Civil society engagement with the International Dialogue on Peacebuilding and Statebuilding (IDPS) post-Busan
Work is ongoing on the post Busan Building Block on Fragile States, with the next meeting of the International Dialogue Working Group on Peacebuilding and Statebuilding Indicators coming up on the 6 and 7 of June in Nairobi, Kenya.*
Open Forum asked Koenraad Van Brabant of Interpeace to share his insights on the latest developments in the international process and how civil society organizations are getting involved.
About 1.5 billion people live in conflict-affected and fragile states. While being beneficiaries of some 30% of Official Development Assistance, these countries are furthest away from achieving the Millennium Development Goals (MDGs). Much too often, conflict and fragility perpetuates itself in a cycle of poverty and violence, with devastating effects on the people.
Since 2008, the International Dialogue on Peacebuilding and Statebuilding (IDPS) comprised of fragile and conflict-affected countries, development partners, and international organisations, has worked to establish mutually shared objectives in countries affected by conflict and fragility.
Civil Society has been actively involved as well - Interpeace has been at the forefront by providing the platform for CSO engagement with the International Dialogue. And in the Open Forum process, Conflict and Fragility has been one of the thematic consultations feeding into the International Framework for CSO Development Effectiveness.
At the Fourth High Level Forum on Aid Effectiveness in Busan, December 2011, participants to the International Dialogue endorsed an agreement on a new global direction for engagement with fragile states – referred to as the New Deal. Its key commitments include:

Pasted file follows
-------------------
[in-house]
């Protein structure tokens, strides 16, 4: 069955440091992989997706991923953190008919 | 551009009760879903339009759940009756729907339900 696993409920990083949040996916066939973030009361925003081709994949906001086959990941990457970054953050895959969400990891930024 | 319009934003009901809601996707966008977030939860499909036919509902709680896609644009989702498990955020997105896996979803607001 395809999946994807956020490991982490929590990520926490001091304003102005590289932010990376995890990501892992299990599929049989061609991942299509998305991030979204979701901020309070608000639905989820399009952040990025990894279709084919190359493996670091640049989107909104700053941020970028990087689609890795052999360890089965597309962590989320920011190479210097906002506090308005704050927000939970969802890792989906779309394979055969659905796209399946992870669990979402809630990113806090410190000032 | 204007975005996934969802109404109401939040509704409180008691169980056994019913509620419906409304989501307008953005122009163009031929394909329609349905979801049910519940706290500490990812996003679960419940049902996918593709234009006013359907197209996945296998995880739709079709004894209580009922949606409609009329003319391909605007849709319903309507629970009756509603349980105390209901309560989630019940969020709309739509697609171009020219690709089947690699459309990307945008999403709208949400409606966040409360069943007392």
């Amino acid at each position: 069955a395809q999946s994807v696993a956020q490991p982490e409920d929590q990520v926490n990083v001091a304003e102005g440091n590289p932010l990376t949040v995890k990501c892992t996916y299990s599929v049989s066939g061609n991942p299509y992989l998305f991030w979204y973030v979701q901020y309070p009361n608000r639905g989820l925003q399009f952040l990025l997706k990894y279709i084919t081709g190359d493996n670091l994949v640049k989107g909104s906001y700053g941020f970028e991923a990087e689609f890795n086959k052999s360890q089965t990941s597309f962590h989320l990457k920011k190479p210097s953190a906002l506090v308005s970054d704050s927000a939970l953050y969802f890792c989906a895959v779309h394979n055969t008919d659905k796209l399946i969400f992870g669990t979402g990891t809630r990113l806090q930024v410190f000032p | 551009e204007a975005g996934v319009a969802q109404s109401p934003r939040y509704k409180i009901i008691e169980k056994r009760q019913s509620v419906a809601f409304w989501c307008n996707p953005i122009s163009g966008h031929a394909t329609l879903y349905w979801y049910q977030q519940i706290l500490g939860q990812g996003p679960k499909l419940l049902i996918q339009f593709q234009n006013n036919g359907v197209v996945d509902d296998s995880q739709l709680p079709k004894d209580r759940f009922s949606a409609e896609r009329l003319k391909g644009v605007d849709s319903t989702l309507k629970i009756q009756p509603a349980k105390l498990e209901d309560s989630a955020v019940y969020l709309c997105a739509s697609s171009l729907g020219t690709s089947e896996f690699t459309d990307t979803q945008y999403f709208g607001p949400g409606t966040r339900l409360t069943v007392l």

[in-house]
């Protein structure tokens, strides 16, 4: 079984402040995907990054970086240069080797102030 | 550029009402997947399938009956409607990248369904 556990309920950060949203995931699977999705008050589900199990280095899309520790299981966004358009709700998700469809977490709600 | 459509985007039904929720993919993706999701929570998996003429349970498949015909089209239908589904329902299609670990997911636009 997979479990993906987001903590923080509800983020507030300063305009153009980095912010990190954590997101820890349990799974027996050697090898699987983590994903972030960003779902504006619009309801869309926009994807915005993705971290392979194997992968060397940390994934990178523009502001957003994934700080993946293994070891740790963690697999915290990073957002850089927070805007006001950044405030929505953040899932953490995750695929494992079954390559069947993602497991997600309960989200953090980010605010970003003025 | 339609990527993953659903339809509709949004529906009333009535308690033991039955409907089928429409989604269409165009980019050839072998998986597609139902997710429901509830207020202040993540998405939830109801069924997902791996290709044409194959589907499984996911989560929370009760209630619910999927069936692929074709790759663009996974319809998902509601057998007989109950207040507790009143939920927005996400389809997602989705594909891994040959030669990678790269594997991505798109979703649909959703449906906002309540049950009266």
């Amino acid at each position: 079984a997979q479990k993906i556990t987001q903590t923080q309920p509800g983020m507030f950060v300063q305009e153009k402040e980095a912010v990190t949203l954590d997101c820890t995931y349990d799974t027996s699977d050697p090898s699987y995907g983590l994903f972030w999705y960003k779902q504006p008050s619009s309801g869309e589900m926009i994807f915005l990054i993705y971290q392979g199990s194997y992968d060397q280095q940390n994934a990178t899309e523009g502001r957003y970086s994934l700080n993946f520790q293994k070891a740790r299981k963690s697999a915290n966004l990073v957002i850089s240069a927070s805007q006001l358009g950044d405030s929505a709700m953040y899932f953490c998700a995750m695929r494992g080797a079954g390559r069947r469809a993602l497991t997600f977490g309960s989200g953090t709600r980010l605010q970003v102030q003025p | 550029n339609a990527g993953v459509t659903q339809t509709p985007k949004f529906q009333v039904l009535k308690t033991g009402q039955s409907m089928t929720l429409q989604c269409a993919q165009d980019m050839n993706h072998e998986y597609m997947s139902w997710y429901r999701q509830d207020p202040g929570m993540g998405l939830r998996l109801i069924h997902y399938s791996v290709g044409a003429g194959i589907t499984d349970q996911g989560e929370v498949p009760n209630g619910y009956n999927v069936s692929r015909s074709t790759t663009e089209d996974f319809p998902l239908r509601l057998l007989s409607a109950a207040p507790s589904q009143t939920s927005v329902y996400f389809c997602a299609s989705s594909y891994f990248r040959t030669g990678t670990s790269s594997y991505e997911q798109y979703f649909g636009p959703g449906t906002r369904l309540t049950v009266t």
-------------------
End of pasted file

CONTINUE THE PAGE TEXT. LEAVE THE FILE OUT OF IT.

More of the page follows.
- Develop a list of indicators for each of the Peacebuilding and Statebuilding Goals (PSGs) to track progress at the global and the country level.
- Focus on new ways of engaging to support inclusive country-led and country-owned transitions out of fragility
- Build mutual trust by providing aid and managing resources more effectively and aligning these resources for results - including enhanced transparency, risk management to use country systems, national capacity building, and improved speed and predictability of funding.
International Dialogue – new work programme
Post-Busan, the IDPS will take different shape and have two main strands:
- Pilot testing the implementation of the New Deal: In 7 countries that have volunteered to do so: Afghanistan, Timor Leste, Sierra Leone, Liberia, South Sudan, Central African Republic and the Democratic Republic of Congo. Donor governments may also volunteer to partner with some of them. It is not clear so far if and what may take place in those g7+ countries that have not come forward as pilots – but presumably there is no obstacle in principle to any relevant initiative.